Repairing a Leased Vehicle
While you are still under the lease, you might be required to use certain repair shops or to make sure that any parts used are from the right manufacturer – leases usually say no to substituting cheaper parts from third-party manufacturers. Usually, a dealership wants to sell a leased car after you’re done with it, so they want to keep it close to stock and in good condition so it retains its value. If you get compensated for your accident and you repaired the car according to your lease’s requirements, then returning the vehicle at the end of the lease should not be an issue.
You could still run into issues with the lease if the repairs were incomplete or violated the lease.
Leased Cars Totaled in Accidents
If the car is totaled, things are a bit different. Cars are traditionally considered “totaled” when the cost of the repairs is higher than the total value of the car. A car being “totaled” doesn’t necessarily mean that the damage was severe, especially if the car has a low value. In Arkansas, insurance companies can actually “total” a car when the repairs reach only 70% of the car’s total value. When an insurance company or a lawsuit pays for a totaled car, they usually pay you the full value of the car at the point in time that it was totaled, which could account for the full value of your lease.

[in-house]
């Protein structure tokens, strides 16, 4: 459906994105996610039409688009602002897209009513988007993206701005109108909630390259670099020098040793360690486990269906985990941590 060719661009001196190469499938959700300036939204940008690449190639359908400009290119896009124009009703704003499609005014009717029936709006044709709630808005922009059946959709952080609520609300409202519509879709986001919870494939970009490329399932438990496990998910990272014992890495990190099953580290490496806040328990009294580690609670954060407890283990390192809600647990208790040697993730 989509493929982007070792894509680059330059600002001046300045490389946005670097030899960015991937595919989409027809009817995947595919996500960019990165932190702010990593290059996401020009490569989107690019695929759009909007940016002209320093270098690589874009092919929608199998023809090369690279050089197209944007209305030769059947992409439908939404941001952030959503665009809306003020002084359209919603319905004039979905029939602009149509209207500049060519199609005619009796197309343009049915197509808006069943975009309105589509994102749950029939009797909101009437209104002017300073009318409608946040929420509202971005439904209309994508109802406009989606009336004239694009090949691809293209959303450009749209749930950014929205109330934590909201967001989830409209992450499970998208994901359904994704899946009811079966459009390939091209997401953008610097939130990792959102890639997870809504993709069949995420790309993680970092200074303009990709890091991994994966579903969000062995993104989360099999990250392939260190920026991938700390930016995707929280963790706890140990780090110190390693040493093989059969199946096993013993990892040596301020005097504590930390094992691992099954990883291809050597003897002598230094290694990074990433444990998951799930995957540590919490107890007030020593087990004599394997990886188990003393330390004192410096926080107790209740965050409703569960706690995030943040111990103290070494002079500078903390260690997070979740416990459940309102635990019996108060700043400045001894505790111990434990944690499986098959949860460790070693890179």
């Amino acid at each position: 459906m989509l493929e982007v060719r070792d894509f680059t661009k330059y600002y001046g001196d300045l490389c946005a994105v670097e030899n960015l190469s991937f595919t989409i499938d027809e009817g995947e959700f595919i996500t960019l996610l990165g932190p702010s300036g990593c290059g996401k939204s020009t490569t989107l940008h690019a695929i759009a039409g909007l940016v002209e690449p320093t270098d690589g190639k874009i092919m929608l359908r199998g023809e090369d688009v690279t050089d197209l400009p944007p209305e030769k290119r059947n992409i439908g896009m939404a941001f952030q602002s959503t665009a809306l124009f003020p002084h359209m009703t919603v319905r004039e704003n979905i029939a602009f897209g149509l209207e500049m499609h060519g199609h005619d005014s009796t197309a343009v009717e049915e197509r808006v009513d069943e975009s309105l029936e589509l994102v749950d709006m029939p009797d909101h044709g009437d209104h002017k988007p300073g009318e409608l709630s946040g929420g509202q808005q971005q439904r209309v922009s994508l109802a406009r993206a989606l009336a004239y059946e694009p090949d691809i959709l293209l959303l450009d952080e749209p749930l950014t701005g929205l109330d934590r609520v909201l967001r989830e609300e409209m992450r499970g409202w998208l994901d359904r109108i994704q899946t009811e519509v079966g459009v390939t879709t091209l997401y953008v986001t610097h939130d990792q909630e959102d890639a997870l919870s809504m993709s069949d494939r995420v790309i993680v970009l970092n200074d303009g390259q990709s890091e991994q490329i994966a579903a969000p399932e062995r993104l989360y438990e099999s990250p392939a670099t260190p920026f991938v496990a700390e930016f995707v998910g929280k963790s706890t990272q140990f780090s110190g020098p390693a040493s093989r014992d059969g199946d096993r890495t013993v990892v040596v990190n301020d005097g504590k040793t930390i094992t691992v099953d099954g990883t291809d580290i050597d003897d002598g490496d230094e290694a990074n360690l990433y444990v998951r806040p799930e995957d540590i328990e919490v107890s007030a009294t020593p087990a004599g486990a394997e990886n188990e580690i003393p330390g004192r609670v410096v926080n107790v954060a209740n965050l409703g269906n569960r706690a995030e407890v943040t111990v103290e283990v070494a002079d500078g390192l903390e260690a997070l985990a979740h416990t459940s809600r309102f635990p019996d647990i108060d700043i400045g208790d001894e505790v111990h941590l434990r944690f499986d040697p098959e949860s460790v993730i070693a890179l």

Unfortunately, the actual appraisal value of the car before the accident and the price of the car listed in the lease agreement might not match. If the damages you received from insurance or from the at-fault driver are lower than the lease agreement’s value of the car, then you could have to pay the difference out of pocket. In some cases, there is “gap insurance” to cover this gap in value, which can protect you from additional expenses.
What Should I Do After an Accident in a Leased Car in Arkansas?
After a car wreck in Arkansas, you should focus on your safety and the safety of those around you rather than the vehicle damage. If you or any other drivers and passengers involved in the crash were injured, call 9-1-1 immediately. Get yourself to a safe location, accept medical care if you were hurt, and focus on getting better. If you are able to collect information at the scene of the crash, then you should get the names of everyone involved, write down the license plate numbers and descriptions of all cars involved, note where the crash took place, and note any other important details (lighting, weather, etc.).